Image courtesy of treehugger.com
By Neva Knott
Today, thankfully, President Obama released his Plan to Fight Climate Change, based on the third National Climate Assessment. I say “thankfully,” because the US in contrast to other first world nations has been hesitant to commit to climate action–ever since the Kyoto Protocol in 1997. Legislatively, our nation’s leaders have favored the monied interests of big business over the concerns of the world. Culturally, Americans have allowed stereotypes and soundbites broadcast by ill-informed blabbers to dominate the conversation about what’s happening to our world as it heats up. As individuals, Americans are hesitant to change our habits of getting and having that, largely, are the cause of climate change.
In my opinion, America to date has missed an opportunity to lead–to be the world leader in response to climate change. So, again, I say “thankfully” today, the spin is on. CNN promoted Obama’s report, Time promoted Obama’s report, The Guardian promoted Obama’s report, The Washington Post promoted Obama’s report. Fox News not only covered the roll-out of Obama’s report, but covered the firm statement by White House spokesman John Podesta that Congress will not be able to stop Obama’s enforcement of Clean Air Act (1970) regulation of polluters (those big business types who thing this is all some eco-nazi film-flam). On NPR today, I heard a brief report of what America is doing already– two examples: restoring wetlands, adapting to green energy sources. So, the spin is on. News reportage changed today; climate change and the need for action is now part of the mainstream news cycle.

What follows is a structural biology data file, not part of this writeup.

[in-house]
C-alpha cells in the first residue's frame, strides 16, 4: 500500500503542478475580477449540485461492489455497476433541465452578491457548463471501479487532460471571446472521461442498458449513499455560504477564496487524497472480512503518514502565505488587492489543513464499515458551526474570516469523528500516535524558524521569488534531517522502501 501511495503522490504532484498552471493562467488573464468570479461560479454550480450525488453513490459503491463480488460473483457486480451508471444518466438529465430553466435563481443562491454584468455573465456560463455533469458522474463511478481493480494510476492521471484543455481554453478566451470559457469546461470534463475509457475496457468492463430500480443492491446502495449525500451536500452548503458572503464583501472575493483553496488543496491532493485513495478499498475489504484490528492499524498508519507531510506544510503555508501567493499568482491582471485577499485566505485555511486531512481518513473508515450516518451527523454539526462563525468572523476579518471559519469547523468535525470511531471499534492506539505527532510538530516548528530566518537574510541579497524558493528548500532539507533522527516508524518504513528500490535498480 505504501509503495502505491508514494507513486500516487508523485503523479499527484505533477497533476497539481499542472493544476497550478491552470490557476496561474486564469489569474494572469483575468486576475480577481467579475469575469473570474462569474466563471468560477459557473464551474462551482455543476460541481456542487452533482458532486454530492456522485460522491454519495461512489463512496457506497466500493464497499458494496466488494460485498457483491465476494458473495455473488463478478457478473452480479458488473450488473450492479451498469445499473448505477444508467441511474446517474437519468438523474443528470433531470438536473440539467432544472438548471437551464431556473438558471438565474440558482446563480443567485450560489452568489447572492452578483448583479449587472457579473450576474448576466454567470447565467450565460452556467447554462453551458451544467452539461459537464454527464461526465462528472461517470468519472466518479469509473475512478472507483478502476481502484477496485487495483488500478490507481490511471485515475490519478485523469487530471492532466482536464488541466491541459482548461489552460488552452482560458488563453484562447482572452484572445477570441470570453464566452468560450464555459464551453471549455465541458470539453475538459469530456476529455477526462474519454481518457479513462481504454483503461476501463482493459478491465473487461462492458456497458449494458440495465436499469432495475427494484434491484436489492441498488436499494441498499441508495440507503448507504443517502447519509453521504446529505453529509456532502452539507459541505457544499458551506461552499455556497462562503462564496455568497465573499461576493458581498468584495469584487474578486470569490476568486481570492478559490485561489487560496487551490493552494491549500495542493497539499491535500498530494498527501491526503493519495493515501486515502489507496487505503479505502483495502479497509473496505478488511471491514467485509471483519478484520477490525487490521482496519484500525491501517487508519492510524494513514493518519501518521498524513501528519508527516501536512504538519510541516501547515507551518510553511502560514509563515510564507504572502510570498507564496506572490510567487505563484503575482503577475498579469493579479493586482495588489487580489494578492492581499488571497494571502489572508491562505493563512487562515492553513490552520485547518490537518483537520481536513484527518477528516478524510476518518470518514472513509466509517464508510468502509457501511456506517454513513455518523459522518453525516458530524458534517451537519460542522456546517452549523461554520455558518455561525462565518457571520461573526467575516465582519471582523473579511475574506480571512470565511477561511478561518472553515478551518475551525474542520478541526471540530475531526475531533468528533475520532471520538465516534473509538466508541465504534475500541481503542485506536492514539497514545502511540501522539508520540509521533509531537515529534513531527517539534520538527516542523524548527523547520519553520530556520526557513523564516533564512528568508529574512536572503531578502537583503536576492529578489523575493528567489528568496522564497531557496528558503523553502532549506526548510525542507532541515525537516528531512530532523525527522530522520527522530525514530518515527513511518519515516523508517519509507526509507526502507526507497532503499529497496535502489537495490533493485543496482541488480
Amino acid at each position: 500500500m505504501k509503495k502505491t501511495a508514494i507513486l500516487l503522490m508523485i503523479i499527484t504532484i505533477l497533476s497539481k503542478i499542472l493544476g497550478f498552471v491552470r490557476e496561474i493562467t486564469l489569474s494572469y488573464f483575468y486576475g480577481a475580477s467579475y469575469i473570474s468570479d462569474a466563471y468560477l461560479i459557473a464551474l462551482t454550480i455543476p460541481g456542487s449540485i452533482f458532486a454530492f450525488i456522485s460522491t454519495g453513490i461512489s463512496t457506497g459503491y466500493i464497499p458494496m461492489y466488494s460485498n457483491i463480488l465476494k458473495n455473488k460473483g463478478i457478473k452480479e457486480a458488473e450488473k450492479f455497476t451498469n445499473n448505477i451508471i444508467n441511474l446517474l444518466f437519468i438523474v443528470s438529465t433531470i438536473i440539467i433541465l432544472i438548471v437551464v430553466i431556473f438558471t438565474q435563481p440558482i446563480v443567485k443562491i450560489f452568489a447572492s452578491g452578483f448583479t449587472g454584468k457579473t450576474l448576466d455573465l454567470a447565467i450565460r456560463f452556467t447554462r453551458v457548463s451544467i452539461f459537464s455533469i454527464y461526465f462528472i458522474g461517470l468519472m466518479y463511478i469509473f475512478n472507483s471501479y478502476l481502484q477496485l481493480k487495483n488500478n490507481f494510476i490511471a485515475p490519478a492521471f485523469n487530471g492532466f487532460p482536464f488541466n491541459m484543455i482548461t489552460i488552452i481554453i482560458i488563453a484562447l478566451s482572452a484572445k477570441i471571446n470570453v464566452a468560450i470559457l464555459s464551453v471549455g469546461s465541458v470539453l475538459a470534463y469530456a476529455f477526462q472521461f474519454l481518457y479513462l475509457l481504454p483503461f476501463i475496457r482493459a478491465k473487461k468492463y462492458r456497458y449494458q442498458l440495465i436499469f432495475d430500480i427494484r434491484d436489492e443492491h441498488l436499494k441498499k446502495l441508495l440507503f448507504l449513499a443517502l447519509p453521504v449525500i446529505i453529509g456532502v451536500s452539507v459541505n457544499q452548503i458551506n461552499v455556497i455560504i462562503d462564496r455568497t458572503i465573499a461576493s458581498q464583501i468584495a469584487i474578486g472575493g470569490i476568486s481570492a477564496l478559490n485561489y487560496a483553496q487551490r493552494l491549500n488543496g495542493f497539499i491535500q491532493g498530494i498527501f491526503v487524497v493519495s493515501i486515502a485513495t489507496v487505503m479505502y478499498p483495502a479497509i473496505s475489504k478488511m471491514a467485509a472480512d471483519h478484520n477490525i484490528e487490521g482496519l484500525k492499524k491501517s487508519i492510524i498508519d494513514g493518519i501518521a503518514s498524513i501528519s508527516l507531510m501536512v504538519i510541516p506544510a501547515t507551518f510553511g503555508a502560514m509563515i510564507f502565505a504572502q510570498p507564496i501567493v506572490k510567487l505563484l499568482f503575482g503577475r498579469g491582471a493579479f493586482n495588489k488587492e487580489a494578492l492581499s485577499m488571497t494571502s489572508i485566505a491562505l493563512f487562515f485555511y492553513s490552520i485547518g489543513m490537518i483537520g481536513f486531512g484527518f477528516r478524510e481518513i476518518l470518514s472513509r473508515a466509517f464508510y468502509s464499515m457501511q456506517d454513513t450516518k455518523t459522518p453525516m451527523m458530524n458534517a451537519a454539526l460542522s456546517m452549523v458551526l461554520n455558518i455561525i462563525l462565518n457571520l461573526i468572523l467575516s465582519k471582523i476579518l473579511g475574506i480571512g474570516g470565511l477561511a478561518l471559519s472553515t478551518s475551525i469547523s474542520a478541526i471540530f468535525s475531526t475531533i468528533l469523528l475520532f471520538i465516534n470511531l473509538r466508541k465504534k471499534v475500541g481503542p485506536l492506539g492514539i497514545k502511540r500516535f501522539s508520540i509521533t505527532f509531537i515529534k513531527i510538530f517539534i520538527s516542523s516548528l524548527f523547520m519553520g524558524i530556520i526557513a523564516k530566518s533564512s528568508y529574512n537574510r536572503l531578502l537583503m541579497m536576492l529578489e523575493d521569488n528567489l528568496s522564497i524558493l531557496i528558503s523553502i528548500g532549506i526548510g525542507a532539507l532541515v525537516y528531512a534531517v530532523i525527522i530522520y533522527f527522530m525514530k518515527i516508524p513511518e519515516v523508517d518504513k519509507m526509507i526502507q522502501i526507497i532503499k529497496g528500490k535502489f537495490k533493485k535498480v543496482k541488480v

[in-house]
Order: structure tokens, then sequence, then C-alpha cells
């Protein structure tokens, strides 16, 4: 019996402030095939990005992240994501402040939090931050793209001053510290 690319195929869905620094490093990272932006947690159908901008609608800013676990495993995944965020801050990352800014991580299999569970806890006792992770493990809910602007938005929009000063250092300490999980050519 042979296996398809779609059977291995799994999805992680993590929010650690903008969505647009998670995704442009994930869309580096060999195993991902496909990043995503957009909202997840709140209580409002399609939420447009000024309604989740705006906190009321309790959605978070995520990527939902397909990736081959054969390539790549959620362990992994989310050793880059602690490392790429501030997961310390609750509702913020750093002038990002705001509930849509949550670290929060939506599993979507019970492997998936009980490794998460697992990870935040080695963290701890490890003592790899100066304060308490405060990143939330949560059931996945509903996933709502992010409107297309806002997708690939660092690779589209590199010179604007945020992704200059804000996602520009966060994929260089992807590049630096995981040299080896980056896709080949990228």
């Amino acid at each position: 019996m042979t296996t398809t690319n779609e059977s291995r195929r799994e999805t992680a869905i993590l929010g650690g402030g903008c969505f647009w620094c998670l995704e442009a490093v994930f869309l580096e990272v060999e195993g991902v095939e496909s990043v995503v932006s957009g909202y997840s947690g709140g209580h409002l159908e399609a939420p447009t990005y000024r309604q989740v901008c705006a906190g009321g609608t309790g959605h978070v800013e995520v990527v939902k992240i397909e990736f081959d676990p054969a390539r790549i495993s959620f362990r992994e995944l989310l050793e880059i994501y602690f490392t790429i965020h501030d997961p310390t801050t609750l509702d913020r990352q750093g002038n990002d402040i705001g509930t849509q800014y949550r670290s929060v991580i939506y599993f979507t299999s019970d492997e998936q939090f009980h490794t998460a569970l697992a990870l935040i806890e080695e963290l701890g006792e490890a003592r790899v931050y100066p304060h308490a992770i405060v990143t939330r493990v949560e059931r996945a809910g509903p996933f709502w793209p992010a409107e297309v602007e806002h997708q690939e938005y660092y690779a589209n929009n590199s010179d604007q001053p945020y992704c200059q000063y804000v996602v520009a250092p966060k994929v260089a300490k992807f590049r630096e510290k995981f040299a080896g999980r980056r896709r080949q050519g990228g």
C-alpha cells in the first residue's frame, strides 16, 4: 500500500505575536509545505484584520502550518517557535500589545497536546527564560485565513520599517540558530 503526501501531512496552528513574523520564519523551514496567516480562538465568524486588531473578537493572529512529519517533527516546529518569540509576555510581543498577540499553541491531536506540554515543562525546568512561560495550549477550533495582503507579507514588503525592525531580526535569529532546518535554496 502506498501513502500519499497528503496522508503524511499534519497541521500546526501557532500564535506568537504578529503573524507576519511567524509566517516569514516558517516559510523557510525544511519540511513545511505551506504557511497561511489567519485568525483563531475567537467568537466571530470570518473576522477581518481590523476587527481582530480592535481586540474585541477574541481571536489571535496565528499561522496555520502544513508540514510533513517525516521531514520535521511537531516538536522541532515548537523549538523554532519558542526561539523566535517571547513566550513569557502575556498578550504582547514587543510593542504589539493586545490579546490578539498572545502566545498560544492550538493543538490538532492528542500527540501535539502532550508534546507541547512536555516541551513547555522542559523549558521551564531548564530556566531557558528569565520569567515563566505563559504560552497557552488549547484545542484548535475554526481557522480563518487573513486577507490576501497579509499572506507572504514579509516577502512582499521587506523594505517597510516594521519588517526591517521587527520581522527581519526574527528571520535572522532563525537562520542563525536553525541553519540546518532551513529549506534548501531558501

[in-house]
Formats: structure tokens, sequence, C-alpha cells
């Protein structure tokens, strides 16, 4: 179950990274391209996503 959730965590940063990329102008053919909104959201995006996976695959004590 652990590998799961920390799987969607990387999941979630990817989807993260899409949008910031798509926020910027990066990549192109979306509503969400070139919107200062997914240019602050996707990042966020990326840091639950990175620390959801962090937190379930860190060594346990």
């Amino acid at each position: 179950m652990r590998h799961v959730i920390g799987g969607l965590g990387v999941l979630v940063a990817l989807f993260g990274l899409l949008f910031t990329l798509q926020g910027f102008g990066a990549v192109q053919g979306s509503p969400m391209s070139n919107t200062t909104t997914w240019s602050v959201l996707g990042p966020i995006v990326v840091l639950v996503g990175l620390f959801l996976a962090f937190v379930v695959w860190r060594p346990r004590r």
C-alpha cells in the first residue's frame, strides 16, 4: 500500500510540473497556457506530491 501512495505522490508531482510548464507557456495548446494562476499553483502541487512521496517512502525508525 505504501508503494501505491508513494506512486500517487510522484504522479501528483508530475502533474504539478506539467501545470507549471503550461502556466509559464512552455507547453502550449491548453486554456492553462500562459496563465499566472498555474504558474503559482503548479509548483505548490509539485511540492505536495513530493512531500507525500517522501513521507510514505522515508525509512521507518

Many of the reports I’ve linked to this post provide easily-digestable and discernible information on climate science. Each publication covers just a bit of a different angle on the issue. In sum, all strongly document the reality of climate change, and our immediate need as a nation and as individual Americans to act.
We’re a mediatized culture; once the spin is on, we’ll begin to act–legislatively, culturally, individually.